Hydroxychloroquine Treatment is Associated with Longer Duration Breastfeeding in Women with Lupus
In a new study, women breastfed longer when treated with hydroxychloroquine (HCQ) before, during and after pregnancy. Women with lupus are more likely to breastfeed their child for less time (3 months) than healthy women. Breastfeeding is paramount for mother and child. It improves child survival, nutrition, development, and increases maternal health.
A group of 43 women with lupus (57 pregnancies) were questioned about their breastfeeding experience and their disease activity was measured before, during and after pregnancy. While almost all the women planned to breastfeed their child, 41 actually did, and they breastfed an average of three months.
- Women who did not breastfeed were more likely to have had a caesarean section, their baby didn’t grow normally in the womb (known as intrauterine growth restriction) or they experienced lupus disease relapse.
- Women who breastfed longer (up to 6 mos.) saw more stable lupus disease activity. The correlation may be due to the beneficial effects of HCQ on mother and child.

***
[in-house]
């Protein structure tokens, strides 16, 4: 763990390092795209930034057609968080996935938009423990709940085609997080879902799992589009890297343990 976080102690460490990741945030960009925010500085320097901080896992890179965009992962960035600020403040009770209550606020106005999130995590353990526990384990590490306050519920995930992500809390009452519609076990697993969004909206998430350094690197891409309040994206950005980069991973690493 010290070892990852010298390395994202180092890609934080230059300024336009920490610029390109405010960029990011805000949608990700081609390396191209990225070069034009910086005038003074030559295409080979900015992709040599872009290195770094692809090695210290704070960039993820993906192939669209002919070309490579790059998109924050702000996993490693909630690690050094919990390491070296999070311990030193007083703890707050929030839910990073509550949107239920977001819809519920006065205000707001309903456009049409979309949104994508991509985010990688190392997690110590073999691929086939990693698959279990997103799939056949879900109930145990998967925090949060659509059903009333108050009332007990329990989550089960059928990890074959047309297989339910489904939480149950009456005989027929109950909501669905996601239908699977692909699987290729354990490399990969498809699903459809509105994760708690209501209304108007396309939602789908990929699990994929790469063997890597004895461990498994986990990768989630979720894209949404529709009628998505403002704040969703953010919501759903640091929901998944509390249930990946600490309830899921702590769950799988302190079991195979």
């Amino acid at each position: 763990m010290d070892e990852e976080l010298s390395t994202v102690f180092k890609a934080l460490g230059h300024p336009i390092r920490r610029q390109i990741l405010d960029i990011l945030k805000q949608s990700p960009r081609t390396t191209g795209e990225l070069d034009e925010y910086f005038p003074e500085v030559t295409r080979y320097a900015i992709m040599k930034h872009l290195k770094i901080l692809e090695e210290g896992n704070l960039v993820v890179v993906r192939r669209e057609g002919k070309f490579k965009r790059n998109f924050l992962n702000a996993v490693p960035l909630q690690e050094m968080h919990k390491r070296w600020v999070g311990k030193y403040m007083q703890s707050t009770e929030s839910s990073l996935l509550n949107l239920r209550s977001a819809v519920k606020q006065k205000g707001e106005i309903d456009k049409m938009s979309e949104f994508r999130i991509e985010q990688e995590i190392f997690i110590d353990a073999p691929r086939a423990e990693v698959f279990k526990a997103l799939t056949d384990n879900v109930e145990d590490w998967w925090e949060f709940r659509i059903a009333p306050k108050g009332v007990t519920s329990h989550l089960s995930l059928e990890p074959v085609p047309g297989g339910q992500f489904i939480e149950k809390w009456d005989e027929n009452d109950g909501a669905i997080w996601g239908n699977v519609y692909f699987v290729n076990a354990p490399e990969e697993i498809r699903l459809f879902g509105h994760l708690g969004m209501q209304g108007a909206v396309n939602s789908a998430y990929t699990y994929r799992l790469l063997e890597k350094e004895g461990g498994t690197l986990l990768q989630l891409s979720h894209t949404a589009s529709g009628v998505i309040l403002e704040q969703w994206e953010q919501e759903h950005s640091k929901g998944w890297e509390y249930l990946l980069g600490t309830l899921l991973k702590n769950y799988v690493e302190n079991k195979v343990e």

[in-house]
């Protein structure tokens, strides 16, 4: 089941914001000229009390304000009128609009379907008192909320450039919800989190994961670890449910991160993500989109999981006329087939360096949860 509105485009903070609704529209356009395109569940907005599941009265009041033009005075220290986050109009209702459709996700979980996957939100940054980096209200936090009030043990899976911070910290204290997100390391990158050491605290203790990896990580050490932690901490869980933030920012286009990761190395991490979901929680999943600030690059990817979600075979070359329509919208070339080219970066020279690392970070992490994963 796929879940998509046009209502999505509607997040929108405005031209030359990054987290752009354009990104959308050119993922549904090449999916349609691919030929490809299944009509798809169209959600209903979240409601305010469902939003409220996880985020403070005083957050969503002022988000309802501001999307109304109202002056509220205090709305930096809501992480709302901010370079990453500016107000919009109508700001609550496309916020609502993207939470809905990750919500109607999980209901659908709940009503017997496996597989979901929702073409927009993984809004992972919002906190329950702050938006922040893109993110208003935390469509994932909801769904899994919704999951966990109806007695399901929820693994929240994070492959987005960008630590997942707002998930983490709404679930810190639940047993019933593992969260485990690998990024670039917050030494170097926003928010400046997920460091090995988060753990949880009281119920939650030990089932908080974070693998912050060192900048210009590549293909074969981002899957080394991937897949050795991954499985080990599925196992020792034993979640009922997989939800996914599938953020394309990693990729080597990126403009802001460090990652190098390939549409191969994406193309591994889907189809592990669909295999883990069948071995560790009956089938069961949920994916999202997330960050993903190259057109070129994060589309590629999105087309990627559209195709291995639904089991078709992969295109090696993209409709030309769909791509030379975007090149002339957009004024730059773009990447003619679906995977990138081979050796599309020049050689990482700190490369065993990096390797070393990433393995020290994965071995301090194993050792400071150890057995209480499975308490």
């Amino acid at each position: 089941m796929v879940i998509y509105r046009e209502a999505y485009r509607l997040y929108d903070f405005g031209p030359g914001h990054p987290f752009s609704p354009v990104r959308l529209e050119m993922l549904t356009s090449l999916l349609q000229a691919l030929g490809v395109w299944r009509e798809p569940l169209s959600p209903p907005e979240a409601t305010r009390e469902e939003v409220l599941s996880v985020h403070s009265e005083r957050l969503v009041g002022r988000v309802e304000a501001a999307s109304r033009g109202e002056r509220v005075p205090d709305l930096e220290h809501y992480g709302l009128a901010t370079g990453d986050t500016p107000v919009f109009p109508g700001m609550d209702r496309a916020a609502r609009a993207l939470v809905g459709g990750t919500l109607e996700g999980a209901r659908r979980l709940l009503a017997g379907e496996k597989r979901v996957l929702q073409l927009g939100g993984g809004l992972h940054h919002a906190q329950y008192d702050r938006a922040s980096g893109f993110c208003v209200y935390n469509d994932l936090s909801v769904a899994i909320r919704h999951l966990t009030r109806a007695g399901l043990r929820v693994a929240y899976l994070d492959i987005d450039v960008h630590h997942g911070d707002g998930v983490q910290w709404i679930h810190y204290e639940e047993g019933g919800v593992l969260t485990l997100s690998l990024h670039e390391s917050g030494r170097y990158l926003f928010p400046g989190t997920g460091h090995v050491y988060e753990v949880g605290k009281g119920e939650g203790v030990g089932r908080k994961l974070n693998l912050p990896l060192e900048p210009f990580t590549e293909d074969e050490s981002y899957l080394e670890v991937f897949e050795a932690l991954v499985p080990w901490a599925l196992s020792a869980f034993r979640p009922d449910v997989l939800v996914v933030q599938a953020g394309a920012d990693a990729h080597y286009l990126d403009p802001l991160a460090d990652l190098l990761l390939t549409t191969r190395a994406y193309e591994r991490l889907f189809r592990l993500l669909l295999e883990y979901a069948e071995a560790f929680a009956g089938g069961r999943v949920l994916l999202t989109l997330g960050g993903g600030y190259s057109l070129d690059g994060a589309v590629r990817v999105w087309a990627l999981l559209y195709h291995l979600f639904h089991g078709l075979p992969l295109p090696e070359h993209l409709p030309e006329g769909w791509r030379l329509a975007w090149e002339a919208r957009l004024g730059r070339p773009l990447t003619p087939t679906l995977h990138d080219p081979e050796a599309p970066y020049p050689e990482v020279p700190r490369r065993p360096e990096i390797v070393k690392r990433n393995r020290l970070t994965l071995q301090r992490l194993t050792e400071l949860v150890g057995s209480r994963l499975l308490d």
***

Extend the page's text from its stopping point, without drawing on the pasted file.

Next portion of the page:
- Smoking, body mass index, joint impairment, disease duration and lack of HCQ treatment was associated with early termination of breastfeeding.
According to the researchers, HCQ treatment during post-partum could improve breastfeeding duration by preventing both disease flare and neonatal complications. Consult your physician before making changes to your medication.
Healthy pregnancies and outcomes are possible for women with lupus. Learn more about planning ahead for contraception and pregnancy.